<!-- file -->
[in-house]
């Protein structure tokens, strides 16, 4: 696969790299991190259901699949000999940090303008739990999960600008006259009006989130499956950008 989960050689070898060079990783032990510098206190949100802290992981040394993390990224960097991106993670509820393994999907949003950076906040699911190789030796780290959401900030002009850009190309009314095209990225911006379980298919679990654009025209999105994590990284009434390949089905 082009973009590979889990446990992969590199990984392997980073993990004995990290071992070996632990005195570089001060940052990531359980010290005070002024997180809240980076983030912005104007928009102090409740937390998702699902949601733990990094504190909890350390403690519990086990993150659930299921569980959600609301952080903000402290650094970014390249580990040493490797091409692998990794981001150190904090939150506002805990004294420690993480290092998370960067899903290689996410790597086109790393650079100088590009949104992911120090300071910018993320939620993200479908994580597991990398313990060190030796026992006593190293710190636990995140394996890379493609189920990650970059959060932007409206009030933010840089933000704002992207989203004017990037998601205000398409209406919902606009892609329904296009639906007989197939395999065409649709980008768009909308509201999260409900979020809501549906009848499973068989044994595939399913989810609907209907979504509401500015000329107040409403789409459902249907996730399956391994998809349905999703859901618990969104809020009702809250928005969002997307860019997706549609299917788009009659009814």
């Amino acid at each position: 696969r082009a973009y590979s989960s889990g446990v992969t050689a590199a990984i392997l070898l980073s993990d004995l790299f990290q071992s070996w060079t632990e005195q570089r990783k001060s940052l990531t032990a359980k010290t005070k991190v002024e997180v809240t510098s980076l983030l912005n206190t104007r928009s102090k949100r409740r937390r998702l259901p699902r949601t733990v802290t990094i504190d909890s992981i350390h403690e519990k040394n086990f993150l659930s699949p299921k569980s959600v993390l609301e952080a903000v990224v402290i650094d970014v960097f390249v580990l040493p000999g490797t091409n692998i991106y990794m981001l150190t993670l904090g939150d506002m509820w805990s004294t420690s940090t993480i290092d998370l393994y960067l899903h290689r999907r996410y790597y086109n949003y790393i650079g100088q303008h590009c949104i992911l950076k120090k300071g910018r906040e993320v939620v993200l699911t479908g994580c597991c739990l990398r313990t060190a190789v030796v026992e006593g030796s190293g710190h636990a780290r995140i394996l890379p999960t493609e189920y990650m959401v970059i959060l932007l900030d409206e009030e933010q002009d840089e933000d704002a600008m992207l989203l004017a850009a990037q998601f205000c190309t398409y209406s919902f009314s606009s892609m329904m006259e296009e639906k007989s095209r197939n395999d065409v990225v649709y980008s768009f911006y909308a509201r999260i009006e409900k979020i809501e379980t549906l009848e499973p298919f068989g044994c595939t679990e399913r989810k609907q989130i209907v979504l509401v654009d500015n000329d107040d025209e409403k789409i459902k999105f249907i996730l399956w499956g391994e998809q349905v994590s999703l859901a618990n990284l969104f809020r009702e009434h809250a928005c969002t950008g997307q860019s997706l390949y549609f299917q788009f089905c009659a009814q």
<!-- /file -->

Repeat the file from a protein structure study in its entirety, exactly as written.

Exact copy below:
[in-house]
């Protein structure tokens, strides 16, 4: 696969790299991190259901699949000999940090303008739990999960600008006259009006989130499956950008 989960050689070898060079990783032990510098206190949100802290992981040394993390990224960097991106993670509820393994999907949003950076906040699911190789030796780290959401900030002009850009190309009314095209990225911006379980298919679990654009025209999105994590990284009434390949089905 082009973009590979889990446990992969590199990984392997980073993990004995990290071992070996632990005195570089001060940052990531359980010290005070002024997180809240980076983030912005104007928009102090409740937390998702699902949601733990990094504190909890350390403690519990086990993150659930299921569980959600609301952080903000402290650094970014390249580990040493490797091409692998990794981001150190904090939150506002805990004294420690993480290092998370960067899903290689996410790597086109790393650079100088590009949104992911120090300071910018993320939620993200479908994580597991990398313990060190030796026992006593190293710190636990995140394996890379493609189920990650970059959060932007409206009030933010840089933000704002992207989203004017990037998601205000398409209406919902606009892609329904296009639906007989197939395999065409649709980008768009909308509201999260409900979020809501549906009848499973068989044994595939399913989810609907209907979504509401500015000329107040409403789409459902249907996730399956391994998809349905999703859901618990969104809020009702809250928005969002997307860019997706549609299917788009009659009814």
């Amino acid at each position: 696969r082009a973009y590979s989960s889990g446990v992969t050689a590199a990984i392997l070898l980073s993990d004995l790299f990290q071992s070996w060079t632990e005195q570089r990783k001060s940052l990531t032990a359980k010290t005070k991190v002024e997180v809240t510098s980076l983030l912005n206190t104007r928009s102090k949100r409740r937390r998702l259901p699902r949601t733990v802290t990094i504190d909890s992981i350390h403690e519990k040394n086990f993150l659930s699949p299921k569980s959600v993390l609301e952080a903000v990224v402290i650094d970014v960097f390249v580990l040493p000999g490797t091409n692998i991106y990794m981001l150190t993670l904090g939150d506002m509820w805990s004294t420690s940090t993480i290092d998370l393994y960067l899903h290689r999907r996410y790597y086109n949003y790393i650079g100088q303008h590009c949104i992911l950076k120090k300071g910018r906040e993320v939620v993200l699911t479908g994580c597991c739990l990398r313990t060190a190789v030796v026992e006593g030796s190293g710190h636990a780290r995140i394996l890379p999960t493609e189920y990650m959401v970059i959060l932007l900030d409206e009030e933010q002009d840089e933000d704002a600008m992207l989203l004017a850009a990037q998601f205000c190309t398409y209406s919902f009314s606009s892609m329904m006259e296009e639906k007989s095209r197939n395999d065409v990225v649709y980008s768009f911006y909308a509201r999260i009006e409900k979020i809501e379980t549906l009848e499973p298919f068989g044994c595939t679990e399913r989810k609907q989130i209907v979504l509401v654009d500015n000329d107040d025209e409403k789409i459902k999105f249907i996730l399956w499956g391994e998809q349905v994590s999703l859901a618990n990284l969104f809020r009702e009434h809250a928005c969002t950008g997307q860019s997706l390949y549609f299917q788009f089905c009659a009814q």